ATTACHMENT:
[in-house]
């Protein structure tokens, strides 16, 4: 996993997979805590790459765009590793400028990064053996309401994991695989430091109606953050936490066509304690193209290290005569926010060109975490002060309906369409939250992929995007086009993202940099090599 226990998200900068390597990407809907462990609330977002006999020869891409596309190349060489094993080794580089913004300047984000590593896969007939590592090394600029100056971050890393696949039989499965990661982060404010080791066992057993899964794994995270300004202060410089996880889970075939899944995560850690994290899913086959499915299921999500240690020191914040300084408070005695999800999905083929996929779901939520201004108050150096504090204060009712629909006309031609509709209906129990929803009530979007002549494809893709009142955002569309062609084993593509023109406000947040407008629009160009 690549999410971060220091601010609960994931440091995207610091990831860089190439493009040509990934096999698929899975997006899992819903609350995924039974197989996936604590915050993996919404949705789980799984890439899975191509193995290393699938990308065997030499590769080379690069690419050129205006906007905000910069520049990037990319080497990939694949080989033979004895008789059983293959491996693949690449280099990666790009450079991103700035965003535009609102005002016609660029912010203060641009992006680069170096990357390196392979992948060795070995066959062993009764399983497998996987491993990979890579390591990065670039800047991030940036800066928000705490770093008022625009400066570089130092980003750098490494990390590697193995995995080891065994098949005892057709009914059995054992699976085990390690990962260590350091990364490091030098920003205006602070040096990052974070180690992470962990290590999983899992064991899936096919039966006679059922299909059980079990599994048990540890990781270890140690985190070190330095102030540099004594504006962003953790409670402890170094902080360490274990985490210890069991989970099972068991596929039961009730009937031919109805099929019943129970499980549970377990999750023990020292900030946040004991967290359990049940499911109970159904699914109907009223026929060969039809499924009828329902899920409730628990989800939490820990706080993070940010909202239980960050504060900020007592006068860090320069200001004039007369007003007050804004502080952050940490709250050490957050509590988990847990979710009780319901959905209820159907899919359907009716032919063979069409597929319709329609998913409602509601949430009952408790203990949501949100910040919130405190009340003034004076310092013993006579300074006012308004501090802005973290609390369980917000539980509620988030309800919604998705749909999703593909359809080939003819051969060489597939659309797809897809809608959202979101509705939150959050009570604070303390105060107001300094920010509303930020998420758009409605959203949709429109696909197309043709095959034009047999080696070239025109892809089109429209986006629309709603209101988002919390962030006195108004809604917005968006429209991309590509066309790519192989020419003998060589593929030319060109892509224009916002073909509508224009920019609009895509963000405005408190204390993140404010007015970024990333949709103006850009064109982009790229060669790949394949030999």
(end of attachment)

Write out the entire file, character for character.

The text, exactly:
[in-house]
């Protein structure tokens, strides 16, 4: 996993997979805590790459765009590793400028990064053996309401994991695989430091109606953050936490066509304690193209290290005569926010060109975490002060309906369409939250992929995007086009993202940099090599 226990998200900068390597990407809907462990609330977002006999020869891409596309190349060489094993080794580089913004300047984000590593896969007939590592090394600029100056971050890393696949039989499965990661982060404010080791066992057993899964794994995270300004202060410089996880889970075939899944995560850690994290899913086959499915299921999500240690020191914040300084408070005695999800999905083929996929779901939520201004108050150096504090204060009712629909006309031609509709209906129990929803009530979007002549494809893709009142955002569309062609084993593509023109406000947040407008629009160009 690549999410971060220091601010609960994931440091995207610091990831860089190439493009040509990934096999698929899975997006899992819903609350995924039974197989996936604590915050993996919404949705789980799984890439899975191509193995290393699938990308065997030499590769080379690069690419050129205006906007905000910069520049990037990319080497990939694949080989033979004895008789059983293959491996693949690449280099990666790009450079991103700035965003535009609102005002016609660029912010203060641009992006680069170096990357390196392979992948060795070995066959062993009764399983497998996987491993990979890579390591990065670039800047991030940036800066928000705490770093008022625009400066570089130092980003750098490494990390590697193995995995080891065994098949005892057709009914059995054992699976085990390690990962260590350091990364490091030098920003205006602070040096990052974070180690992470962990290590999983899992064991899936096919039966006679059922299909059980079990599994048990540890990781270890140690985190070190330095102030540099004594504006962003953790409670402890170094902080360490274990985490210890069991989970099972068991596929039961009730009937031919109805099929019943129970499980549970377990999750023990020292900030946040004991967290359990049940499911109970159904699914109907009223026929060969039809499924009828329902899920409730628990989800939490820990706080993070940010909202239980960050504060900020007592006068860090320069200001004039007369007003007050804004502080952050940490709250050490957050509590988990847990979710009780319901959905209820159907899919359907009716032919063979069409597929319709329609998913409602509601949430009952408790203990949501949100910040919130405190009340003034004076310092013993006579300074006012308004501090802005973290609390369980917000539980509620988030309800919604998705749909999703593909359809080939003819051969060489597939659309797809897809809608959202979101509705939150959050009570604070303390105060107001300094920010509303930020998420758009409605959203949709429109696909197309043709095959034009047999080696070239025109892809089109429209986006629309709603209101988002919390962030006195108004809604917005968006429209991309590509066309790519192989020419003998060589593929030319060109892509224009916002073909509508224009920019609009895509963000405005408190204390993140404010007015970024990333949709103006850009064109982009790229060669790949394949030999």